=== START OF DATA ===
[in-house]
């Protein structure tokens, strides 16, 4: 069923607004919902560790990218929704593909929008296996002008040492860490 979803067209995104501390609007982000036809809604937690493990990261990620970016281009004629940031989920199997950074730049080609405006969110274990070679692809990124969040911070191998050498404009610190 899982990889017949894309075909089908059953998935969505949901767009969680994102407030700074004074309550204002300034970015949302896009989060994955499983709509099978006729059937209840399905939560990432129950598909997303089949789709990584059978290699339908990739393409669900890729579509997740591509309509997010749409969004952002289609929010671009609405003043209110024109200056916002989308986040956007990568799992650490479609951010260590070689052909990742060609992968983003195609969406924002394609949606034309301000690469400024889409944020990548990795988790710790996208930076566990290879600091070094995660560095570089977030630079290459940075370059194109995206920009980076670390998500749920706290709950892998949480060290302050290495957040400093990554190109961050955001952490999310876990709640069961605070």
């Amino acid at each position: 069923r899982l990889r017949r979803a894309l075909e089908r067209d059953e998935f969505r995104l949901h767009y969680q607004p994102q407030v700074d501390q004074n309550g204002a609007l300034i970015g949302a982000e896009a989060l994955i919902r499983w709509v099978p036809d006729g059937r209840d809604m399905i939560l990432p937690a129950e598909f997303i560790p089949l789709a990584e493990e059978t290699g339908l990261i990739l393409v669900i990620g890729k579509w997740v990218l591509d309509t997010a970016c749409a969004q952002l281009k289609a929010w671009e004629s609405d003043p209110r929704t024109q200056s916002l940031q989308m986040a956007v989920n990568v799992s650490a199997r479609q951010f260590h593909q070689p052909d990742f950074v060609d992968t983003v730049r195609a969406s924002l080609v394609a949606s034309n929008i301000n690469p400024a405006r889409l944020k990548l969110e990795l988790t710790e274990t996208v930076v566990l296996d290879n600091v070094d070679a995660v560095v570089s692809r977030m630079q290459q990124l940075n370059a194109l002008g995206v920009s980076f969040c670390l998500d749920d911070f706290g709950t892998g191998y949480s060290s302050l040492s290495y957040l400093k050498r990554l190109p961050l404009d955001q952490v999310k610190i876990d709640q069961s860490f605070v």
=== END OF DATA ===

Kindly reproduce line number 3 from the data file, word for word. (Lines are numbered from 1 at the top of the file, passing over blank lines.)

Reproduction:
């Amino acid at each position: 069923r899982l990889r017949r979803a894309l075909e089908r067209d059953e998935f969505r995104l949901h767009y969680q607004p994102q407030v700074d501390q004074n309550g204002a609007l300034i970015g949302a982000e896009a989060l994955i919902r499983w709509v099978p036809d006729g059937r209840d809604m399905i939560l990432p937690a129950e598909f997303i560790p089949l789709a990584e493990e059978t290699g339908l990261i990739l393409v669900i990620g890729k579509w997740v990218l591509d309509t997010a970016c749409a969004q952002l281009k289609a929010w671009e004629s609405d003043p209110r929704t024109q200056s916002l940031q989308m986040a956007v989920n990568v799992s650490a199997r479609q951010f260590h593909q070689p052909d990742f950074v060609d992968t983003v730049r195609a969406s924002l080609v394609a949606s034309n929008i301000n690469p400024a405006r889409l944020k990548l969110e990795l988790t710790e274990t996208v930076v566990l296996d290879n600091v070094d070679a995660v560095v570089s692809r977030m630079q290459q990124l940075n370059a194109l002008g995206v920009s980076f969040c670390l998500d749920d911070f706290g709950t892998g191998y949480s060290s302050l040492s290495y957040l400093k050498r990554l190109p961050l404009d955001q952490v999310k610190i876990d709640q069961s860490f605070v």